Alongside news of their new single ‘Decider’ and self-titled debut album set for release on March 27, The Imbeciles have announced a UK headline tour for April, including a show in Leeds.
The US avant-garde punk band will be bringing their short, sharp songs to the Hyde Park Book Club on Tuesday, April 14.
Buy tickets here - http://www.theimbeciles.com/live/
A taster of what to expect comes with 'Decider', an urgent song that's darker than dark and about the ultimate endgame: death.
The inspiration, if you can call it that, for the song comes from the band’s own recent experiences.
“We’ve lost a few people recently that we were close to. It does tend to make you ponder the universe, and whether you get a second act,” says Butch Dante, guitarist and songwriter.
Filmed on location in the Texas panhandle, the video to accompany the single will be the second of a triptych of films written by Butch, focused on the band’s main preoccupation: the fact that the world is ending and people should be kinder to each other while it does.
The Imbeciles have gained strong support on radio from the likes of Lauren Laverne, Steve Lamacq, Marc Riley (“We love it! Really, really great.”), Tom Ravenscroft, and Nemone at BBC 6 Music, Benji B at BBC Radio 1, John Kennedy at Radio X, Amazing Radio, Artrocker Radio and the BBC’s Janice Long among others.
They are preparing for the release of their self-titled debut album, 13 imploded songs which rarely last more than two minutes. Recorded on tape in eight deranged days on the Texan-Mexican border, it’s packed with stripped-down musical information and resonant with atmosphere.
Inspired by the likes of Wire, Devo, Gang Of Four, but also unique, The Imbeciles have come up with a new form of avant-garde art punk, against greed and mendacity.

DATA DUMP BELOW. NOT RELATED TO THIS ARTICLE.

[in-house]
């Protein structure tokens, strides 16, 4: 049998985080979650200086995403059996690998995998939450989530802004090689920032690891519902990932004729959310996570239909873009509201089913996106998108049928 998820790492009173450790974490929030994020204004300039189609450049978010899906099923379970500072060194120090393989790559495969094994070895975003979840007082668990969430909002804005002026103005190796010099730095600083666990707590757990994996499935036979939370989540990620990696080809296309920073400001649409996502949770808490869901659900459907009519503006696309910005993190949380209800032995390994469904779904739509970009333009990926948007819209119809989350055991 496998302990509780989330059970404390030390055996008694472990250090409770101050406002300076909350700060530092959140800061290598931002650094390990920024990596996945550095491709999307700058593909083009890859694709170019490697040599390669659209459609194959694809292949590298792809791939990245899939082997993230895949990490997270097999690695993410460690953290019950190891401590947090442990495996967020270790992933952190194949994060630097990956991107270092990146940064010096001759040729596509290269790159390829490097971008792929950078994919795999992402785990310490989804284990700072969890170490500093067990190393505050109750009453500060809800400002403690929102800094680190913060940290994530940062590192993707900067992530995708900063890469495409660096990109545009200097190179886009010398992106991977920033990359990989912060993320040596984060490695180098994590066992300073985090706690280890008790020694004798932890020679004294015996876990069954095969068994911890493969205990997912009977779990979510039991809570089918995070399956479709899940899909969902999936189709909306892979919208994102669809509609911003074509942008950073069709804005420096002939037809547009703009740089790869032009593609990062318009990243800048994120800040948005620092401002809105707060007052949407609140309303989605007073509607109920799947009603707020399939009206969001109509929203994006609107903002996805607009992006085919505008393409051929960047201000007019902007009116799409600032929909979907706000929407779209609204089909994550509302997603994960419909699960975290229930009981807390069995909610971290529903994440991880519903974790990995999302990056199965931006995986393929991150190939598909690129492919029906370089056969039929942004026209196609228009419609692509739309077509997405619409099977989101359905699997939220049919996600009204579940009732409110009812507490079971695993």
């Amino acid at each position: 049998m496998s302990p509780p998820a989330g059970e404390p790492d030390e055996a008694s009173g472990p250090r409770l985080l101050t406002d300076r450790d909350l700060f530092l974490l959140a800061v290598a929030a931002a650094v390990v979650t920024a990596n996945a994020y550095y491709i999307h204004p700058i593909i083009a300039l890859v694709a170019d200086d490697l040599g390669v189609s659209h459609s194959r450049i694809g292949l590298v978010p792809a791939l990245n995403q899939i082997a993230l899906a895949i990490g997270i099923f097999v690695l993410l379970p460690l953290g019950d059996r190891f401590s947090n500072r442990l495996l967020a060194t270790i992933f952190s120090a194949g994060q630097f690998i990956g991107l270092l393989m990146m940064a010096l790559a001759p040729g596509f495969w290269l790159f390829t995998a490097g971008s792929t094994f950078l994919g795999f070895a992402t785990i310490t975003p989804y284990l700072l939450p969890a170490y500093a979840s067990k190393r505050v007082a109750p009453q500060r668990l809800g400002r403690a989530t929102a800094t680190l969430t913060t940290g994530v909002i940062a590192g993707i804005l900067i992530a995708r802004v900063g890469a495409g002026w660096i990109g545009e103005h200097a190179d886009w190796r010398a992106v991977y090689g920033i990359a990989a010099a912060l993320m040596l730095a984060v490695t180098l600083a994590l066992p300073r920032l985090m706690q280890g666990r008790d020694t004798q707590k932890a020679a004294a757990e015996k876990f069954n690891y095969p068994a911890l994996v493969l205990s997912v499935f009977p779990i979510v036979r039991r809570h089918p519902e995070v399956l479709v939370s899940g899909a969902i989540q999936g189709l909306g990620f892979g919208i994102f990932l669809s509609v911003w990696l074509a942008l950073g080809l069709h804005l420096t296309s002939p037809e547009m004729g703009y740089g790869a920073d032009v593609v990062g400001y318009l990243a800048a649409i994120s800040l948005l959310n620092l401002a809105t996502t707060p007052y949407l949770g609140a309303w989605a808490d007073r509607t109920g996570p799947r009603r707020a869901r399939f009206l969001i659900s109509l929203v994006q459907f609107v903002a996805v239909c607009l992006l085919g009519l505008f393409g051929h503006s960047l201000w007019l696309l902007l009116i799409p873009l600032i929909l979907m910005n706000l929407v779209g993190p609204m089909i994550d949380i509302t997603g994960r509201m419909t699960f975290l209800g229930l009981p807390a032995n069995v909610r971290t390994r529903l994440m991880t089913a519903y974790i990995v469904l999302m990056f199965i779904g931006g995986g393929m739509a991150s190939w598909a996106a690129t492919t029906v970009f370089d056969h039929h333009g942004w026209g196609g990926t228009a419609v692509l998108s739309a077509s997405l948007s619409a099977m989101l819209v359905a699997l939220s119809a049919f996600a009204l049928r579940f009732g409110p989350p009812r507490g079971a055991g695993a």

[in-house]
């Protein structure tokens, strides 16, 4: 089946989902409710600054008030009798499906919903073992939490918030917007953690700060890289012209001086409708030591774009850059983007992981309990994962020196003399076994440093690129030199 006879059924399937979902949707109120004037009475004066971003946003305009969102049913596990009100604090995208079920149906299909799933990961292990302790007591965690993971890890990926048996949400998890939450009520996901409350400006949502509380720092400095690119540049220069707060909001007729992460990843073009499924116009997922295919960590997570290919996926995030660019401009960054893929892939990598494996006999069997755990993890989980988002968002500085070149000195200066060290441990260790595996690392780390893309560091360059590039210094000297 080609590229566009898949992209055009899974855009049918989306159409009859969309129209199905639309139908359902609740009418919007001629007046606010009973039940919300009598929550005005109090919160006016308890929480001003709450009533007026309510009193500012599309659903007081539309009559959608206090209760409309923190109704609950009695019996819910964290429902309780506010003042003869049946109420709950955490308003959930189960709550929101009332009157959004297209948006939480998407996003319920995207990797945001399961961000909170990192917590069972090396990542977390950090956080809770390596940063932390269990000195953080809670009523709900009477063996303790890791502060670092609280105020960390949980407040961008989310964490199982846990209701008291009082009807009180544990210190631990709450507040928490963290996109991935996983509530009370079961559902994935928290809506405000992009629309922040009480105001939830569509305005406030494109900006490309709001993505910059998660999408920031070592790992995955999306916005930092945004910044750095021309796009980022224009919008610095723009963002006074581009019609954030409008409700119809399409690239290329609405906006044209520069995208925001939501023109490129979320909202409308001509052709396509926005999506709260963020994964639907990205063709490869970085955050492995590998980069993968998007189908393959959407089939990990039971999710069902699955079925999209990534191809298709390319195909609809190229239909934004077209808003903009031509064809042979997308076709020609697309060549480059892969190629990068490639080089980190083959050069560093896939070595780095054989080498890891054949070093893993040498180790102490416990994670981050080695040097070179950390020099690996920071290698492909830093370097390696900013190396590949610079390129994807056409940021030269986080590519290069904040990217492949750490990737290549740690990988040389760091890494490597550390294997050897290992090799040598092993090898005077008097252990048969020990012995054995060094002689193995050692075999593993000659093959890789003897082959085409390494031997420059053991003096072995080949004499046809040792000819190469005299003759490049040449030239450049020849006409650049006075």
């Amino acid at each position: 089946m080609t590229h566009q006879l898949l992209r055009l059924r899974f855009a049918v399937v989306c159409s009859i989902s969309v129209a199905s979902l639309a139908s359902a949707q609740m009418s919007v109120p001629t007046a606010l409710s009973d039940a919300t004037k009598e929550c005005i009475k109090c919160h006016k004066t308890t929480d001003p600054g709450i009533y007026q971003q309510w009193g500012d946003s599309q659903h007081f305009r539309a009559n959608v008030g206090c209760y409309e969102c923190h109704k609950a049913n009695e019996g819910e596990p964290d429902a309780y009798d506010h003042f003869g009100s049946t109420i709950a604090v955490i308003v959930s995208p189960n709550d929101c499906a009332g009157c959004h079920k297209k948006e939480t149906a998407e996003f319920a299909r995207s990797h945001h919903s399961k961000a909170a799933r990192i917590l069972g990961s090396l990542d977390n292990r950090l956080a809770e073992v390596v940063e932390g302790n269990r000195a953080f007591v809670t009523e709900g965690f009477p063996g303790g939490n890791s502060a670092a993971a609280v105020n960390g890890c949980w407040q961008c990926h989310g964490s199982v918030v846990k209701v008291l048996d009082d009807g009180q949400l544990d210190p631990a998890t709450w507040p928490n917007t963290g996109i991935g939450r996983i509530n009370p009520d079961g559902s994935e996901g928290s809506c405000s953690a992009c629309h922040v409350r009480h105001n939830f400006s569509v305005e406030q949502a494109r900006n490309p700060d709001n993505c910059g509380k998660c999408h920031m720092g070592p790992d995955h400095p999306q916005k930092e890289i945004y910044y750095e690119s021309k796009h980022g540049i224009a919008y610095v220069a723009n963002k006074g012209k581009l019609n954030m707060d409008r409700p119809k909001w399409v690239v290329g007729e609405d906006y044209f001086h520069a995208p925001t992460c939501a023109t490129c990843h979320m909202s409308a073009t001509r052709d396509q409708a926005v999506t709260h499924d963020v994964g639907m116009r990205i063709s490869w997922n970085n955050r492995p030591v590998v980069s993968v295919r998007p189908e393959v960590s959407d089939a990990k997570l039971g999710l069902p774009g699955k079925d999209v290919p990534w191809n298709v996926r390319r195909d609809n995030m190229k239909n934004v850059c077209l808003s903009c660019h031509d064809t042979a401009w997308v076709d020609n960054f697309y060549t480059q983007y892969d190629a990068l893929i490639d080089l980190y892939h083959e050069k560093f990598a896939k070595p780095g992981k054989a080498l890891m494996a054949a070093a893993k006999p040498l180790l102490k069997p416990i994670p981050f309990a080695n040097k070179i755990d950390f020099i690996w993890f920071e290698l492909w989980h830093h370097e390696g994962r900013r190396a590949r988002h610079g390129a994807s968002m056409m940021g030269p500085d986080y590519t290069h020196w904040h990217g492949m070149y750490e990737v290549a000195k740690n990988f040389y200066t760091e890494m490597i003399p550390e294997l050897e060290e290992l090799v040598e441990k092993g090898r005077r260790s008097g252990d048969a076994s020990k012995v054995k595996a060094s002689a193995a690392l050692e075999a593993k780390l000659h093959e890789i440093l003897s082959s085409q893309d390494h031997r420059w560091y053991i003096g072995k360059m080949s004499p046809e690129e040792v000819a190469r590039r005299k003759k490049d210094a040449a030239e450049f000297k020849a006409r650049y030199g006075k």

“We’re trying not to adhere to the conventional wisdom of what a band should be, and who should be in it,” Butch believes. “Jads is a jazz-trained drummer who can roll off the beat in a Mitch Mitchell sort of way, the keyboardist comes from classical and jazz, and as the punk anchor with my lack of musical ability, I default to heavy power chords, based around fierce rock riffs.
"Those riffs, a strong drum-beat and aggressive bass are all very commercially viable. We might shift off into a hinterland of jazz-infused prog, but we bring it back. Because we want people to listen.”
The fragments of barked and mutilated lyrics aren’t singer-songwriter straight. But nor are they random. “We want people to think what’s going on is not right,” Butch continues. “That’s the theme of this album. The music sounds angry, but it’s driven by frustration at people being vile to each other, and inequality.
"The kindness that used to be part of our DNA has been expunged. Our leaders are embarrassed by it. But the only thing that will solve the world’s problems is ubiquitous kindness.”
The album, though, avoids lectures. “The band-name’s designed to say we’re as foolish as anyone else.”
Butch is the only English member of an otherwise American band and although he slipped away to California in his twenties for adventures across a vast variety of jobs. England still made him, forging a sense of injustice from observing Yorkshire children scrabbling for raw coal during the 1980s Miners Strike, and making him hurl himself into political and football riots.
“I grew up in South-east London,” Butch recalls. “Going to school on the Ferrier estate, which was really frightening for a seven-year-old. It was incredibly violent in the early 70s, with the National Front, racism and stabbings. Music can be cathartic, expressing anger and frustration: the Bromley punk contingent were nearby, and I used their music and The Clash and Wire like medicine. I’ve since outgrown fear of that sort of violence. That has all influenced where the music has gone.”